The Transportation Security Administration (TSA) has long turned a deaf ear to criticism and complaints. Whenever its groping of toddlers sets the country howling, the TSA responds that employees “followed proper … procedure.” Ditto when they inspect a 95-year-old invalid’s diaper or drench a survivor of bladder-cancer in his own urine — twice. Last week they even searched trucks and busses in Tennessee to huge outcry nationwide and a sharp rebuke from the heroic Ron Paul. But you can bet such opposition will only increase the number of these internal checkpoints.

Why is Mahmoud Abbas, the Palestinian leader, determined to prevent Jews from living in the new independent Palestinian state? After all, it would solve the settlement problem if Jews were permitted to become citizens of Palestine. But that would require the new state to be democratic. It would have to honor human rights and would have to permit the Jews to vote. It would have to become as secular and democratic as Turkey, where Jews have lived for centuries.

Thomas SowellBack in the 1920s, the intelligentsia on both sides of the Atlantic were loudly protesting the execution of political radicals Sacco and Vanzetti, after what they claimed was an unfair trial. Supreme Court Justice Oliver Wendell Holmes wrote to his young leftist friend Harold Laski, pointing out that there were "a thousand-fold worse cases" involving black defendants, "but the world does not worry over them."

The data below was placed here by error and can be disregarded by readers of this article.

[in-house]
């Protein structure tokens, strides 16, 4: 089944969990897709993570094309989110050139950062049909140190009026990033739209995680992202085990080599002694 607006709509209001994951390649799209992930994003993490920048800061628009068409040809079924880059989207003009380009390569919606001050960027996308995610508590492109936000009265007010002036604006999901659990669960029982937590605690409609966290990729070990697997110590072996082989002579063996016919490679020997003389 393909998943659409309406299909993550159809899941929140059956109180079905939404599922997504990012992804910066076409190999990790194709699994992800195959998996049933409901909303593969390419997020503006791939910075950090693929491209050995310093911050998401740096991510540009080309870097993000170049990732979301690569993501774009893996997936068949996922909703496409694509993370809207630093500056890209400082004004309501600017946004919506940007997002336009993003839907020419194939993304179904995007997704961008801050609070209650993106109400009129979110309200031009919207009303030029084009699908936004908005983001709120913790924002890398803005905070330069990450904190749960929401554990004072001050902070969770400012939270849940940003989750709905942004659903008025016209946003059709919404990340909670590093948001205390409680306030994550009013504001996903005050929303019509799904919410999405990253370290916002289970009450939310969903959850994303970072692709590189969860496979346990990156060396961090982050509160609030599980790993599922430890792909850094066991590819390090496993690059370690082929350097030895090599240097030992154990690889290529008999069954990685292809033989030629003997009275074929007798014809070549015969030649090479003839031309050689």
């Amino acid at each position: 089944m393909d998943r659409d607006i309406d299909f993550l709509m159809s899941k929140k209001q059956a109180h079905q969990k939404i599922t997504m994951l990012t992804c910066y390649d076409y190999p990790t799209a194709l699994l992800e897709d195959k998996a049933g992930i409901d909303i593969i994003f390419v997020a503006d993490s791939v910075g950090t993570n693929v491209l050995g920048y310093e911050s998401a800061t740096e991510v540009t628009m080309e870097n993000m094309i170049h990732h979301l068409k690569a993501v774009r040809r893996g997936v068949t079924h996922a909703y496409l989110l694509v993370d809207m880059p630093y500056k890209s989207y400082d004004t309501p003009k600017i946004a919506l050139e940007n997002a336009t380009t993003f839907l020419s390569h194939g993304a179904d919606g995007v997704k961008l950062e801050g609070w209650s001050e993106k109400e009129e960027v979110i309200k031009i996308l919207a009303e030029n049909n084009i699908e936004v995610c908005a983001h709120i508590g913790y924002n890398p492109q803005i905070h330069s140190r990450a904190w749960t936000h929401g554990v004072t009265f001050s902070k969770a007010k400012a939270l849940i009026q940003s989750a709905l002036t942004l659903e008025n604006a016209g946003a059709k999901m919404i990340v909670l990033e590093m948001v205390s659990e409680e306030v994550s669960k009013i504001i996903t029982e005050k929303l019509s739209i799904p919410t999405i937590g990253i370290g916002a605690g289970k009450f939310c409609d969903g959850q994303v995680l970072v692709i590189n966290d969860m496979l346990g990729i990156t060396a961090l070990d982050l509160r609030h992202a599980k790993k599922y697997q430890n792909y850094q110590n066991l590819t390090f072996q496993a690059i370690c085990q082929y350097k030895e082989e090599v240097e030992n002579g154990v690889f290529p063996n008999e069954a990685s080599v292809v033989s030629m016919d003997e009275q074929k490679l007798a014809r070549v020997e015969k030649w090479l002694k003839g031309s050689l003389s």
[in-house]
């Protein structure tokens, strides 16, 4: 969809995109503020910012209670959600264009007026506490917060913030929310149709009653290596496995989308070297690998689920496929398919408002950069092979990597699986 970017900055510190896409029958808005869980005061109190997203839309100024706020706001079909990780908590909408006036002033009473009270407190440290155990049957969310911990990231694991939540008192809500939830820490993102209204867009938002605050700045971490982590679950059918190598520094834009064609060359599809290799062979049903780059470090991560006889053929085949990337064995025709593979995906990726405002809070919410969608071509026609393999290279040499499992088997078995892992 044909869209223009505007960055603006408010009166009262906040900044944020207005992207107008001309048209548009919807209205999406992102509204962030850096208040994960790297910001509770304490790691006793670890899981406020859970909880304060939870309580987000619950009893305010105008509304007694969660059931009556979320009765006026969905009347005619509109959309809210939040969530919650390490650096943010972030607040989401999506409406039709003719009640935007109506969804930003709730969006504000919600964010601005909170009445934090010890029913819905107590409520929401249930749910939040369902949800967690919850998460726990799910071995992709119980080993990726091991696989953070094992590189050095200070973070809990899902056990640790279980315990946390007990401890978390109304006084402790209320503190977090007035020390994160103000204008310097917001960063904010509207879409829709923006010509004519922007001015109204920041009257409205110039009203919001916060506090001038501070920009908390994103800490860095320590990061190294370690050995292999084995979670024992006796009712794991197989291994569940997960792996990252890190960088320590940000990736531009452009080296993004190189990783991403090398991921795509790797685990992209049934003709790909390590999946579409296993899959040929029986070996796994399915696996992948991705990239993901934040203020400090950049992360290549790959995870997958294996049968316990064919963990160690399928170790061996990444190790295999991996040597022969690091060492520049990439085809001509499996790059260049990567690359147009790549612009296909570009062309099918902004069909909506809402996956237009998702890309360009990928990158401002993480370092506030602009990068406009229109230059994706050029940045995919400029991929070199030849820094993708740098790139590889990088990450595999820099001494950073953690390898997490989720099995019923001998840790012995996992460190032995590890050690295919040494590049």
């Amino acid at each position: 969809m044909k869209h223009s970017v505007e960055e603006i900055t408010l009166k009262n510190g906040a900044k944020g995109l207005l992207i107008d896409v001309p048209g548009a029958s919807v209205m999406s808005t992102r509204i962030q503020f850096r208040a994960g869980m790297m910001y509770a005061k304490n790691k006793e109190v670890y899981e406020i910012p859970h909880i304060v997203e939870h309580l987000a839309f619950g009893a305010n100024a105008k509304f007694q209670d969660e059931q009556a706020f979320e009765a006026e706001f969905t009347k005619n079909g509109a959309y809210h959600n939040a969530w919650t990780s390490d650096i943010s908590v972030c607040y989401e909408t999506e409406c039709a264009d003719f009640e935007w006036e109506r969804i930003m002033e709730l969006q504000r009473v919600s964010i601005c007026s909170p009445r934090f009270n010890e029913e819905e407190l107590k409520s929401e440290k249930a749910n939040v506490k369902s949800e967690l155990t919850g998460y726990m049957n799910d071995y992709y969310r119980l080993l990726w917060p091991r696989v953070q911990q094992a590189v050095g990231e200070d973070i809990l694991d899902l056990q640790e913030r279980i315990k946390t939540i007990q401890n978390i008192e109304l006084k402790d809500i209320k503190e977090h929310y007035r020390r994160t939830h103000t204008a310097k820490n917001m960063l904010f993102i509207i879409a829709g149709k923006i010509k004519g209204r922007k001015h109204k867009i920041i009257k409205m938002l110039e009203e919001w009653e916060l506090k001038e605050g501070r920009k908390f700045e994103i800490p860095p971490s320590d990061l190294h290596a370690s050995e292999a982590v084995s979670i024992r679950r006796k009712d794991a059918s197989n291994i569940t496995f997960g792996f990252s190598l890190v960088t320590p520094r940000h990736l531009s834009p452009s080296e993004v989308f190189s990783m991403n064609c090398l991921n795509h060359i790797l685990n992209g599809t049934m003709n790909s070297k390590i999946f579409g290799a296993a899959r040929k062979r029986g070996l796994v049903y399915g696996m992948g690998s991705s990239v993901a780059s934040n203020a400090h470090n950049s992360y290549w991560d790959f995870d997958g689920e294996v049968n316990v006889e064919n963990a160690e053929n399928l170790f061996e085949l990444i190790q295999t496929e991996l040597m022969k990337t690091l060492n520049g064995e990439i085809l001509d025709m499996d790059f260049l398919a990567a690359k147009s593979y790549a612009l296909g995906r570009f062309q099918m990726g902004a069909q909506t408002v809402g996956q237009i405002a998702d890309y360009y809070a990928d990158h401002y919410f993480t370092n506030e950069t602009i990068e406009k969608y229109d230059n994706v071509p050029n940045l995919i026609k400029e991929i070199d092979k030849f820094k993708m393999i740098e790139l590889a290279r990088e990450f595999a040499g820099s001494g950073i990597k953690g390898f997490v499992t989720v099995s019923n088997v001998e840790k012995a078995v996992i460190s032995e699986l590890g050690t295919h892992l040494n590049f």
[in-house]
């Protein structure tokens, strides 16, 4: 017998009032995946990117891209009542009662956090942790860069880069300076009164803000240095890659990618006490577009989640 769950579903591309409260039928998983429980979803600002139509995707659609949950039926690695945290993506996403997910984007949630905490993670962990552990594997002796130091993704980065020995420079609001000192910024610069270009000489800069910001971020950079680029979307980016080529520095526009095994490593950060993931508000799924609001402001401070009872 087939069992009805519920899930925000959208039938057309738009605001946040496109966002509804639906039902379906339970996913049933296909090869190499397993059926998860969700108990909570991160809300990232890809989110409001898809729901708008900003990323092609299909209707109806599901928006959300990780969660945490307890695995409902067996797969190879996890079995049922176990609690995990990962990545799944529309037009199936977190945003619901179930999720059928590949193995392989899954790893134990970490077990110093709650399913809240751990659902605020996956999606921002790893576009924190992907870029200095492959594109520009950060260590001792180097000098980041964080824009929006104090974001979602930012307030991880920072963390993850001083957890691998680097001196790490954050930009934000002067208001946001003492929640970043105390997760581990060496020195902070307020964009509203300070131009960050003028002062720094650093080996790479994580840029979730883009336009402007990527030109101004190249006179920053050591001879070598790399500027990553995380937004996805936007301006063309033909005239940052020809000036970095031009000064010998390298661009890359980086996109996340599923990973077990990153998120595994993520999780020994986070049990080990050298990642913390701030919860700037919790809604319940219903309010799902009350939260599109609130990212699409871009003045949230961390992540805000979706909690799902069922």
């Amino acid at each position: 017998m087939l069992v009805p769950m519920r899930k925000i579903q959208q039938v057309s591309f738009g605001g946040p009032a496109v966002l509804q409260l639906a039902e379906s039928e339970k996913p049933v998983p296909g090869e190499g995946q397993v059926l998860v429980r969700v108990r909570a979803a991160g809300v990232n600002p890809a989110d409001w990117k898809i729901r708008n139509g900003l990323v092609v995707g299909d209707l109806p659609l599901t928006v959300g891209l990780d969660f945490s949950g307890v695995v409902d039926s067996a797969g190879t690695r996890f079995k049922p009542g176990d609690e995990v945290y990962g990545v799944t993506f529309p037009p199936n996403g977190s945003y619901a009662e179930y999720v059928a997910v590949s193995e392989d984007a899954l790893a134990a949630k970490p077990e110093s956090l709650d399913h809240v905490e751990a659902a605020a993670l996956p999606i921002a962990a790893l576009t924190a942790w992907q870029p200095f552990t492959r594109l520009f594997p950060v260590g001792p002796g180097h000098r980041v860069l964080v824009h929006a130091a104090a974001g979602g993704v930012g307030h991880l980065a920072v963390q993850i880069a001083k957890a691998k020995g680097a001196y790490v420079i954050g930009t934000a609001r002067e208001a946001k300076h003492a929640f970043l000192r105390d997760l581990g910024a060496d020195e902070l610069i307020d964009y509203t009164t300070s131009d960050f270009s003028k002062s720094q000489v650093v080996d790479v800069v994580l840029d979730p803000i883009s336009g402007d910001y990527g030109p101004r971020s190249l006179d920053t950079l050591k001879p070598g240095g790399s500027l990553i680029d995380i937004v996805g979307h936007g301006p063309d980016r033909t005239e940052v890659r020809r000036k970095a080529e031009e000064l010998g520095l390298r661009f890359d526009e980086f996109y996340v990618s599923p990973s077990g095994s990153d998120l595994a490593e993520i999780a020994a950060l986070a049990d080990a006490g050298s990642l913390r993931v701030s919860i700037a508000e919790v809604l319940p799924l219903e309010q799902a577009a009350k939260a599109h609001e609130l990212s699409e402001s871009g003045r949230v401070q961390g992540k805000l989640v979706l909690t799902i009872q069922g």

Dennis BehreandtI have a theory about the canary in the coal mine. I expect that before it died of asphyxiation, it would panic and chirp loudly and vigorously at the prospect of its coming demise. It would then fall silent, and pass out, and its change in behavior would warn the miners that the air in the mine had become foul.

The use of canaries in coal mines to warn miners of the danger of accumulating noxious vapors is not just an "old wives' tale." As recently as the 1980s, miners in the UK used the birds to warn of danger. The practice was described by the BBC, which noted that, beginning in 1911, tradition held that two canaries should be "employed by each pit."

It’s 1943 and you find yourself in Germany. A Nazi officer is pointing a gun at you and demanding that you hop on a bulldozer and use it to bury hundreds of Jewish families who have been shot and are piled up in a huge pit. But among the dead are some individuals who are still living, crying out for mercy. What would you do, knowing that if you refuse to bury these people alive you will be gunned down yourself?